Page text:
Flight of Fiction (15c)

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Aileen’s chambers were indeed fit for a princess. The room was a large semicircle, a wide window filling the great curved wall, a fireplace on one end and the Aileen’s four-posted bed on the other. The plaster ceiling was painted with a blue sky with fluffy, pink-edged clouds and little soaring birds. The rug over the smooth stone floors was thick and green like spring grass; the same green that tinted the gauzy curtains around Aileen’s bed. The walls were decorated with bright hangings depicting embroidered foxes and fairies gallivanting in a woven forest. Between the hangings were bronze sconces shaped like winged foxes holding little torches, like guardian angels keeping a vigilant watch over the princess while her Guardian of flesh and blood went out for her morning run.

Ameryn crossed to the bed and pulled back the curtain. All that could be seen of the princess was a thick wave of auburn hair splashing out from under the covers.

“Aileen?”

Ameryn reached over and pulled the covers back, revealing the princess’ porcelain face, her eyes roving under her closed lids, still chasing the fleeting images of her dream.

“Come on, Aileen. Rise and shine.”

She got a mumble in response. With a huff and half a smile, Ameryn went to the window and pulled back the heavy velvet curtain that thus far had been blocking out the morning light. Suddenly the room was flooded with light, which glimmered off the metallic threads in the tapestries and bed linens and bronze sconces, making the room look like a fairy land.

Aileen’s black eyebrows furrowed, but her eyes stayed closed. With a protesting grunt, she yanked the covers back over her face.

“Really, Aileen?”

“Five more minutes.”

“I’m late as it is. Come on, you’re due in court in an hour. The guests start arriving today.”

Aileen’s eyes snapped open, as clear blue as the autumn sky that now filled the room’s massive, faceted window. “Today? Oh! It is today!” She bolted upright, rubbing her eyes.

“Thought that would get you,” Ameryn said, smiling triumphantly. “I’ll ring for brekkers.” She stepped over to the fireplace a pulled a long cord that hung by the door that led to Aileen’s sitting room.

“I’m not late? No one’s showed up yet, have they?” Aileen had lunged from her bed to her dressing table, and was now frantically running a brush through her thick auburn hair.

“Not that I could see. Slow down, or you’ll get all frizzy. Relax—you’ve got an hour.”

“Might not be long enough,” Aileen said, looking at her reflection with a worried expression, poking her face experimentally.

“Take care you don’t make yourself look too lovely,” Ameryn jested. “We don’t want to overwhelm the poor boys, now, do we?”

“All those people coming in, just to look at me—ugh! I’m too nervous to think straight.”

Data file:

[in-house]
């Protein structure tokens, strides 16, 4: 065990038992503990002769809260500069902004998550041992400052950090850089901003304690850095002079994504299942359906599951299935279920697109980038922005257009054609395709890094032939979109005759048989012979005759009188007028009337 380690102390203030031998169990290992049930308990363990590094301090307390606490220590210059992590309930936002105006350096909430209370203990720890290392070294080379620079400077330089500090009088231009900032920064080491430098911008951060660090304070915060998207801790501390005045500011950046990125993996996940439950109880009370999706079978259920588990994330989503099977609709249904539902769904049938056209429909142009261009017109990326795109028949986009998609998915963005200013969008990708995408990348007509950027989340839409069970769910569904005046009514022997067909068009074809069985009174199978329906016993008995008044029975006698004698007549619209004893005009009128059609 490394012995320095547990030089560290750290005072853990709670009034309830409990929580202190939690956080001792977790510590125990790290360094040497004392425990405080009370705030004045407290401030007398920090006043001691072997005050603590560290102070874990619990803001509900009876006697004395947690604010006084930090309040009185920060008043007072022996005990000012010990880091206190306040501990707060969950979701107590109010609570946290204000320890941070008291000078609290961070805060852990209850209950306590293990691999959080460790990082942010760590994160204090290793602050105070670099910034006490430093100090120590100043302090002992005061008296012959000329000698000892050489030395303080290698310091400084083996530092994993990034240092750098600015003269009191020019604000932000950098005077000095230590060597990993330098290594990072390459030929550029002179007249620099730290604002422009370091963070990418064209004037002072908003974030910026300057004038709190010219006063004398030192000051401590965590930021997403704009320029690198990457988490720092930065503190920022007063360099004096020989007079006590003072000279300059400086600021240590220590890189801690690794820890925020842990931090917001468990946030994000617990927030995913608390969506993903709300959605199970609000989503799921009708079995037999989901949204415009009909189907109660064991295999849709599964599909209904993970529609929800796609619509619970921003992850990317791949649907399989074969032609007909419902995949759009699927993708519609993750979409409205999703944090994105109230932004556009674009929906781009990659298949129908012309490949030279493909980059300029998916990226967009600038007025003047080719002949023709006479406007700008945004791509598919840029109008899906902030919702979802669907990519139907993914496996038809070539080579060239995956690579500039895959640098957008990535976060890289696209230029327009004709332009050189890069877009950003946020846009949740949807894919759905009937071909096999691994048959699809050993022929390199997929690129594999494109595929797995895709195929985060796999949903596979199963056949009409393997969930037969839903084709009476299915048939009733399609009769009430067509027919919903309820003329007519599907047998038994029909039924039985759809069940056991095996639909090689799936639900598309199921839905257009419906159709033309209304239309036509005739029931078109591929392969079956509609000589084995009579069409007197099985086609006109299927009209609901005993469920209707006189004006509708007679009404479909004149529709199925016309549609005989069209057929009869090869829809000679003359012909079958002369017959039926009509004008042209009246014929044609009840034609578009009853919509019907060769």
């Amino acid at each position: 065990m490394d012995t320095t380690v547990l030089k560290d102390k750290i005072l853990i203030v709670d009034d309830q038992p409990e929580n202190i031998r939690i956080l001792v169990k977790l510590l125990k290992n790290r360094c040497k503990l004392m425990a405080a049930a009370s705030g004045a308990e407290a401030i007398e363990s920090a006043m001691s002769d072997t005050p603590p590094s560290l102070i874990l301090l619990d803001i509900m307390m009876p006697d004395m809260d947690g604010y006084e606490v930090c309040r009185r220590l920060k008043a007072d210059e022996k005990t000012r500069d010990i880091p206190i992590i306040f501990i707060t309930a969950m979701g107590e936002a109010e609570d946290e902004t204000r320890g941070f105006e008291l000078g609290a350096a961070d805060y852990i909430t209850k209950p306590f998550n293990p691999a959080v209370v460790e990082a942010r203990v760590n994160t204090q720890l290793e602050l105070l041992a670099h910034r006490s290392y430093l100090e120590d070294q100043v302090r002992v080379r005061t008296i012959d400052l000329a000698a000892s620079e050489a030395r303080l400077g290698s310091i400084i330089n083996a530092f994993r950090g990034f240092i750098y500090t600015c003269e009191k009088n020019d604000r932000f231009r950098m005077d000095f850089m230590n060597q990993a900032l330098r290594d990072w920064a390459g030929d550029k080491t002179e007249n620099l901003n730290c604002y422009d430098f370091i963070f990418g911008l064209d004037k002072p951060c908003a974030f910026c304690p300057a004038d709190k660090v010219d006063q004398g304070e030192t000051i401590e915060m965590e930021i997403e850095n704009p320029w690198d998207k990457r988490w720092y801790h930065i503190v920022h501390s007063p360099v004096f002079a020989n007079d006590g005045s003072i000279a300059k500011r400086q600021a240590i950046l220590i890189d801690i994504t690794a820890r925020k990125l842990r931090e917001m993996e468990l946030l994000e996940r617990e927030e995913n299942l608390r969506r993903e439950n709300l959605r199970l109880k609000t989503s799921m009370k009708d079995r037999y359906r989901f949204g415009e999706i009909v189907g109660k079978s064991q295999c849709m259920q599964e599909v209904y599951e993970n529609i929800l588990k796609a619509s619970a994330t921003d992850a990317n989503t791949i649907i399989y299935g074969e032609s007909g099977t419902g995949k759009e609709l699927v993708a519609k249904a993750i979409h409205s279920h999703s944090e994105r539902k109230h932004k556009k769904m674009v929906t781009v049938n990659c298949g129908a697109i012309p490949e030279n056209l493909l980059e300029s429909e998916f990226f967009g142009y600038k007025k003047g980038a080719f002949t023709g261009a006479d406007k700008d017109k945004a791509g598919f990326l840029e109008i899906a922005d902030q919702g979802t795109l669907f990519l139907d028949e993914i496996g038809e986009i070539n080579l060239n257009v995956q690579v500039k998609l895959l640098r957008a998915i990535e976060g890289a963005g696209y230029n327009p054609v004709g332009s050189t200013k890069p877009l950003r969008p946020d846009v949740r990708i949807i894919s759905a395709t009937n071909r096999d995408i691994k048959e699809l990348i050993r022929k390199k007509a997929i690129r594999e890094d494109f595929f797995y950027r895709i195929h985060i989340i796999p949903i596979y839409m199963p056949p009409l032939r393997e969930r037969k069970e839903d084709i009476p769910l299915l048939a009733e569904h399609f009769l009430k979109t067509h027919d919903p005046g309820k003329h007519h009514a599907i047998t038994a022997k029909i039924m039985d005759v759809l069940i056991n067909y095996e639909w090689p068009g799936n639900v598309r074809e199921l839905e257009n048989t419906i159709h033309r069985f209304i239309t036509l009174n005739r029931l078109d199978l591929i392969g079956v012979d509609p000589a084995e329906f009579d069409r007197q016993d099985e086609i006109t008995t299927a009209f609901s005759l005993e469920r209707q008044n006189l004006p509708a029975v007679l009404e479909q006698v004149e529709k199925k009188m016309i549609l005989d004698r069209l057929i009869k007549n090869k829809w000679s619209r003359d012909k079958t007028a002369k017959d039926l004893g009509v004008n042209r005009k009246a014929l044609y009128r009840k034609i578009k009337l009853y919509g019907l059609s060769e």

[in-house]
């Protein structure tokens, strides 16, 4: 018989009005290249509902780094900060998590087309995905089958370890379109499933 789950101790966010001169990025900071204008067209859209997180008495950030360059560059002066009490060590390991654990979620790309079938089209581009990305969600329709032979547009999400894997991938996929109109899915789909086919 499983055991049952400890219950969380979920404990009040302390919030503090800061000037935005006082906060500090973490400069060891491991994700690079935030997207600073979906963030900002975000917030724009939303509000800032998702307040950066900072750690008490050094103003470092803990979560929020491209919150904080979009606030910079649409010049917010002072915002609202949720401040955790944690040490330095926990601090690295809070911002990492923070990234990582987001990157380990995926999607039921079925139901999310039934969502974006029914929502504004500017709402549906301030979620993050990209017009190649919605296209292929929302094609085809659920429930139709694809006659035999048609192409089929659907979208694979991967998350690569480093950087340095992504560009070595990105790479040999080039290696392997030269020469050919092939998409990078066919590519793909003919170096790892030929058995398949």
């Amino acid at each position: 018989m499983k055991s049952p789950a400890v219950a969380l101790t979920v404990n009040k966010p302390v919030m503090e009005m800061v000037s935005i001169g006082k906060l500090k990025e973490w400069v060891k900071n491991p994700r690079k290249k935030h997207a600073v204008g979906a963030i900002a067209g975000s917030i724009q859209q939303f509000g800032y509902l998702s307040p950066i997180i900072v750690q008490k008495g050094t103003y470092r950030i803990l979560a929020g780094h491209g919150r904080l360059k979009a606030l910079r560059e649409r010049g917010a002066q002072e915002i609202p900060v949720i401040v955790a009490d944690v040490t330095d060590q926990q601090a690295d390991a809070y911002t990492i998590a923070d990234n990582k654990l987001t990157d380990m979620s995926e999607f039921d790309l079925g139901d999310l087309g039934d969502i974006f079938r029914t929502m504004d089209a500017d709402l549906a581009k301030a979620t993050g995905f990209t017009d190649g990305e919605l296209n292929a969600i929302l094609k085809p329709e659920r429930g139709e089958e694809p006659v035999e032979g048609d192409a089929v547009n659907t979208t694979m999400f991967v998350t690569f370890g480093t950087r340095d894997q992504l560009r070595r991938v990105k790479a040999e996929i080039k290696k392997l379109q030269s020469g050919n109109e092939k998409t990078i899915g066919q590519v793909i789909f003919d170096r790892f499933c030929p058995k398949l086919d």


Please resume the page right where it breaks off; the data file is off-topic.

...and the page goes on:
“Hopefully you won’t be too nervous to eat. I’d rather you not faint again. Not very ladylike, and rarely makes a good impression.”

“Ammy, I was twelve when that happened.”

“Still,” Ameryn said, crossing to the wardrobe and rifling through the princess’s gowns, “can’t be too careful. How about this one?” She pulled out a long gown of gold cloth, edged in embroidered doves and frosted with lace.

Aileen eyed it, biting her lip. “Don’t you think it’s a bit—fussy?”

“Court is fussy. So is courting, come to think of it.”

“Stop it, I’m nervous enough. How about the blue one?”

“Isn’t it rather every-day?”

“Well—”

Ameryn did her best to give a reassuring smile. “Whatever you feel comfortable about, dearie. It doesn’t matter.”

Aileen slumped in her seat. “I should wear the pink one. I look awful enough in it that maybe they’ll all take one look at me and run back to wherever they came from.”

“No such luck. You’d look lovely if all you wore was a potato sack.”

“Do I have one of those?”

“Not the last time I checked.”

“Phooey.”

Ameryn leaned against the wardrobe, examining her charge’s face. “I thought you loved your birthday celebration, Aileen. You were so excited about it last year.”

“Last year wasn’t the year. Back then I could keep it all at a safe distance—the choosing and all.” She sighed. “Besides, the preliminary formalities are—ugh!”

“Two ‘ughs’ in one morning. This does not bode well.”

“I know I’m the princess. I know that I have to marry someone to maintain the royal line. And I am excited to find out who that person is—the man I marry. But Ameryn,” she said, casting her clear blue eyes up at her Guardian’s, almost wearily, “I should so much like to fall in love for love’s sake, and not for politics.”

Ameryn looked down at Aileen, her only friend, and the closest thing to family she would ever have. She was a beautiful girl, full of life and spirit and creativity—and gentleness. She would be a perfect queen, and deserved the perfect king. In Ameryn’s mind, no man would ever be good enough for her princess—but for Aileen’s sake, she said, “You will, dearie. I know you will. And he’ll be wonderful, whoever he is.”

“Hmm,” Aileen murmured, and turned to the mirror again. She ran a finger through her hair, lost in her own thoughts for a moment or two.

“The green one,” she said at last.

“Right,” Ameryn replied, pulling a shimmering green gown from the wardrobe and giving it a brisk brushing down, making its golden embroidery spark in the morning light.  

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